to be used at will by the criminals responsible.
In some cases, the agent may be asked to "re-ship" stolen goods and equipment as well as transfer payments. The agent may become more and more embroiled in the shady world of international cyber crime until he or she realizes what is happening or is left "holding the bundle" when the police arrive. Acting on what looks like a good opportunity may ultimately become an enduring nightmare
for the victim. He or she may end up losing integrity and personal funds, and have to face very serious legal consequences.
Sadly, there are plenty of recipients naive enough to take these offers as genuine and apply for the "job". At face value, it may seem like an easy and legitimate way of making extra money. The criminals may directly target potential victims by responding to "work wanted" ads or resumes posted online. In other cases, they may randomly distribute thousands of "job offer" emails in the hope of netting just a few people foolish enough to take the bait.
Job scam spam takes many forms. While some such emails may be fairly easily identified by poor spelling and grammar and far-fetched cover stories, others may be quite sophisticated and even include seemingly official logos and company information. Regardless of how believable a job offer may seem, recipients should keep the following points in mind:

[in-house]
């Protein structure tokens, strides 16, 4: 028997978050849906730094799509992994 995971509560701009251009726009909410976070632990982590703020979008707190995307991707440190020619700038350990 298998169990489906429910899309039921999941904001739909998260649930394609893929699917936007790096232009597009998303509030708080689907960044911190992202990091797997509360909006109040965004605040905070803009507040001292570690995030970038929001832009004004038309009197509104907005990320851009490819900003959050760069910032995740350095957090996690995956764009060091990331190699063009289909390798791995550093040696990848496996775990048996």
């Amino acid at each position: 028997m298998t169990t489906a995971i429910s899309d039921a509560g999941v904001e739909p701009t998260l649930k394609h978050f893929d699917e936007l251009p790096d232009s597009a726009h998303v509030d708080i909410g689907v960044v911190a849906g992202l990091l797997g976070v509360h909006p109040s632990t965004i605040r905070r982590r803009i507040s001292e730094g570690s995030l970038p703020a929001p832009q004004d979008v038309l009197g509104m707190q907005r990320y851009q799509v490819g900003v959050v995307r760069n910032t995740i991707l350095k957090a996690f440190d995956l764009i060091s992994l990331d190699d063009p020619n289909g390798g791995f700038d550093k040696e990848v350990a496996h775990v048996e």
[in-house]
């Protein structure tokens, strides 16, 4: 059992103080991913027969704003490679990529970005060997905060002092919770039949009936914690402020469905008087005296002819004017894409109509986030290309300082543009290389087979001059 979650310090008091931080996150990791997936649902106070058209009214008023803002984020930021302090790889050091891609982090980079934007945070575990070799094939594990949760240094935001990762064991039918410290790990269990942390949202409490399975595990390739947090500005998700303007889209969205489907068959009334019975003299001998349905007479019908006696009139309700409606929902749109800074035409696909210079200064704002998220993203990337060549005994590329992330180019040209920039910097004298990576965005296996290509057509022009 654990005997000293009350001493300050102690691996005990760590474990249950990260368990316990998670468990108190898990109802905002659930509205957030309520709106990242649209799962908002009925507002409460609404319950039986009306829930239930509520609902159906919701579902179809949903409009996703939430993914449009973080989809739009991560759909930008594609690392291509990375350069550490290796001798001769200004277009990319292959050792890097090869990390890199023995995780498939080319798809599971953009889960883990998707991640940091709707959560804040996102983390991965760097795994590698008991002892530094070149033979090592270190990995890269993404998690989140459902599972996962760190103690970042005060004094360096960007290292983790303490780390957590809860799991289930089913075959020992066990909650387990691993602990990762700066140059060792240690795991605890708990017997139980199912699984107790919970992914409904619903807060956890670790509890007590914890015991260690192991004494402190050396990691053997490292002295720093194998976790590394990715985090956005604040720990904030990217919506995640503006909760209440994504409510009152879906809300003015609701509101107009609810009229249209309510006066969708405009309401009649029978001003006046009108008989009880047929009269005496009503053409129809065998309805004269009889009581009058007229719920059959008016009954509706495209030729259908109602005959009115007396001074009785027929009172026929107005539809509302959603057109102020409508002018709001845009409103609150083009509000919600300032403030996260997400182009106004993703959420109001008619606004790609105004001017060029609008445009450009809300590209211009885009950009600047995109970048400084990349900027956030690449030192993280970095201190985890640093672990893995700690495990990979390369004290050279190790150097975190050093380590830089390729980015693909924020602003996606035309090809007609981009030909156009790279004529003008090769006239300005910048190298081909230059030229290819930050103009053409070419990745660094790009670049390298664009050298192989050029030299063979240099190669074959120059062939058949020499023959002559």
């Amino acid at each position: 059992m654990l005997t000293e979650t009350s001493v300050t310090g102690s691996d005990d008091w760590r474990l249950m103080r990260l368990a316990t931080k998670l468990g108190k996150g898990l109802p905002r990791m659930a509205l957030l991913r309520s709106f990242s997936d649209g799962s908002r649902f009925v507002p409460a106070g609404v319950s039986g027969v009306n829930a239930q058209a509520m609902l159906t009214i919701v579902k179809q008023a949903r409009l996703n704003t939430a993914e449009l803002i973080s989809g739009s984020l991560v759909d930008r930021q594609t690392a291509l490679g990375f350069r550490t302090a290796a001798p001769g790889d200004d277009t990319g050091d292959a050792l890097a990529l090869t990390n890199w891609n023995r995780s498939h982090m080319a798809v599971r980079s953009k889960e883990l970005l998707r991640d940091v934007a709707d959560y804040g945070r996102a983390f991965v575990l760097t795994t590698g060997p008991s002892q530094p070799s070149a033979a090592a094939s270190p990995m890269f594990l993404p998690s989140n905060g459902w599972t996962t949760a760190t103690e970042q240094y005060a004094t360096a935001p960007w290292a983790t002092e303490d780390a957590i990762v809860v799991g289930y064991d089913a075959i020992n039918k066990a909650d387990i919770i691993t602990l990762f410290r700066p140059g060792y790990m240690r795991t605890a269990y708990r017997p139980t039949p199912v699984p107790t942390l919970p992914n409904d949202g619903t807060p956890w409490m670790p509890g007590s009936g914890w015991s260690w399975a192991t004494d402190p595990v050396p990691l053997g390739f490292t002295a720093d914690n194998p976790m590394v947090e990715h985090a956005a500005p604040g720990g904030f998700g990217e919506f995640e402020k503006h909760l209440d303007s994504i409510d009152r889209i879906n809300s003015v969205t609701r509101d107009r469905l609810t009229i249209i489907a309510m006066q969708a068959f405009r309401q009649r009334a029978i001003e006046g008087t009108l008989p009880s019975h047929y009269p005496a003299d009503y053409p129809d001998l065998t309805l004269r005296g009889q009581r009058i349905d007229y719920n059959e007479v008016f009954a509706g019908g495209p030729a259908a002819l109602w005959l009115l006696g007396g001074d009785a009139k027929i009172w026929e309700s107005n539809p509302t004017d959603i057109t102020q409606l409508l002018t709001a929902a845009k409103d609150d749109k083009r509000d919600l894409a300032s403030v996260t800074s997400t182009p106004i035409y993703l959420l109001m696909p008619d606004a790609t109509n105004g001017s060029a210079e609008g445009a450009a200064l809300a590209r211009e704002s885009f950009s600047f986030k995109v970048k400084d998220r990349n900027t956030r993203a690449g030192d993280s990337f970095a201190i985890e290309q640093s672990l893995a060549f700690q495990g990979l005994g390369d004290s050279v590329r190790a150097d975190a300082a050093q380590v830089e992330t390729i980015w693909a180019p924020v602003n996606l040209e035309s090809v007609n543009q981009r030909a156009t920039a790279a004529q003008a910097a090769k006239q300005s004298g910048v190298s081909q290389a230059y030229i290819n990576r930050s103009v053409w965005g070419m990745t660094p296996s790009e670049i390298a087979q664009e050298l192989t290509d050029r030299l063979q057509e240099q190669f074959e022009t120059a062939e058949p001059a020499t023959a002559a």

- Any company or organization that expects you to accept payments into a personal account and then forward it elsewhere should be treated with the utmost suspicion.
- No legitimate company is ever likely to employ someone to handle money transfers, sight unseen, via an unsolicited email. Employees that handle large sums of the company's money are sure to be well vetted beforehand and well-qualified for the tasks involved.
- Funds transfers might be part of a legitimate job, but such transfers would always use the company's own bank accounts, not the employee's personal account.
- No legitimate company is going to "pay" an employee by allowing him or her to keep a percentage of funds to be transferred.
- In a progressively global economy, there are many ways for a company to accept overseas payments. Any claim that a company needs an individual to handle such payments via a personal bank account is likely to be bogus.
All unsolicited job offers that arrive via email should be treated with extreme caution. Do not reply to such emails or provide any personal information to their senders. Aside from the money-laundering ruse, scammers may also use job offer emails to trick victims into revealing sensitive personal information. Over repeated emails, the scammer may gain enough information to steal the victim's identity. The scammers may also trick victims into paying upfront fees for bogus "training" or "job manuals" or trick them into transferring their own funds while waiting for a stolen cheque to clear.
The best thing to do with such job offer emails is to simply hit the "Delete" key.
Last updated: July 31, 2013
First published: November 2nd, 2006
Written by Brett M. Christensen